SYDNEY: The standard of England’s cricket has been “exposed” during the Ashes series, according to their assistant coach, Paul Farbrace.
Accepting that England “just haven’t been good enough”, Farbrace urged all involved to be “brutally honest” in their assessment of the team and suggested that “the planning needs to start in the next couple of days” if England are serious about returning to Australia in four years with a realistic chance of success.
“In many ways the last few days have summed up our trip,” Farbrace said. “We just haven’t been good enough with the bat to get 450-500.
“We’ve talked a lot about getting in good positions, about how we’ve had glimpses or sessions where we’ve played good cricket. But we haven’t been good enough over the course of a day, or an innings, to put Australia under pressure. We’re constantly chasing the game.”
While Farbrace’s damning appraisal of England’s Ashes campaign may shock some, his honesty may also come as a welcome surprise. Recent days have seen the likes of Tom Harrison, the ECB chief executive, claim that English cricket is “in extremely good shape,” giving a sense of delusional optimism.
But Farbrace swept such nonsense aside. Refusing to hide behind “the positives”, he insisted the first step in improving is accepting the scale of the problem.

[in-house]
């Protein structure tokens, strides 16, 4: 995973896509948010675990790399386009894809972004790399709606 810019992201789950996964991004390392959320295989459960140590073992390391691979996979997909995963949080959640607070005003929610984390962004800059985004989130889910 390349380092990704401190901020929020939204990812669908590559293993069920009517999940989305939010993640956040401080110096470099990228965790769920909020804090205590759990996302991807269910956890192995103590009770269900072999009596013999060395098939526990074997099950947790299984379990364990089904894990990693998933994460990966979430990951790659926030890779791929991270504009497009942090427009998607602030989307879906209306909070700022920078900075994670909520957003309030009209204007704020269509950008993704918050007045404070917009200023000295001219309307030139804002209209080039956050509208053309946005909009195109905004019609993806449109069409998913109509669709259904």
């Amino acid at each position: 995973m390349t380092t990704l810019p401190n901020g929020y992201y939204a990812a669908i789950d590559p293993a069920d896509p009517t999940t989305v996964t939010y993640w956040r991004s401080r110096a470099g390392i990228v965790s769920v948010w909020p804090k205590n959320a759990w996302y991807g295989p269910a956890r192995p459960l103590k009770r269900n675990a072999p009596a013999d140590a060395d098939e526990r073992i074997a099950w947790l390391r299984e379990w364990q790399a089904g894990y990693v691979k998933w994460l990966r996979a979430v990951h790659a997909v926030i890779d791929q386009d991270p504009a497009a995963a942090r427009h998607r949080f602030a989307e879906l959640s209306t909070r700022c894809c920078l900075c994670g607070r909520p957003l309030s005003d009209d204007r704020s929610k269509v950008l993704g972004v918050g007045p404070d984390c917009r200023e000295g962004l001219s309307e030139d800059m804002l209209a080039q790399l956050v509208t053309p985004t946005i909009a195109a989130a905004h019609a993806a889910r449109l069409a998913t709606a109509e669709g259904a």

“A series like this does expose issues in your team,” he said. “And we have a choice. You either churn out some positive stuff or we can be honest and admit that there are certain areas that are not good enough. That’s every single one of us: players, staff, structures, setup. Everybody needs to look very closely and ask if we have got the right people in the right places, and if we are doing the right things.”
Farbrace’s words could be interpreted in many ways. Some will see them as a swipe at the underperforming players and others a swipe at underperforming coaches. But it does seem likely that the scale of this defeat – and the manner in which it has laid bare England’s poverty in spin and pace bowling – will have repercussions to those charged with developing players in those disciplines. Peter Such, the lead spin coach at the ECB, and Kevin Shine, the lead fast bowling coach, might be especially precariously placed over the next few weeks.
But a couple of players will be sitting uneasily, too. If the aim of the England Test side really is to return to Australia in four years with a realistic chance of winning, several of the senior players – Alastair Cook, who has reached 40 only once in the series, Stuart Broad, who has taken his wickets at a cost of almost 50 apiece, and even James Anderson, who has easily been the pick of their bowlers on this tour – could be eased aside to make way for younger men who will make the trip in 2021-22.
Certainly it seems England hope to blood more young, fast bowlers in the coming months, though few candidates are fully fit at present and the squad for the New Zealand tour is set to be named in the next few days.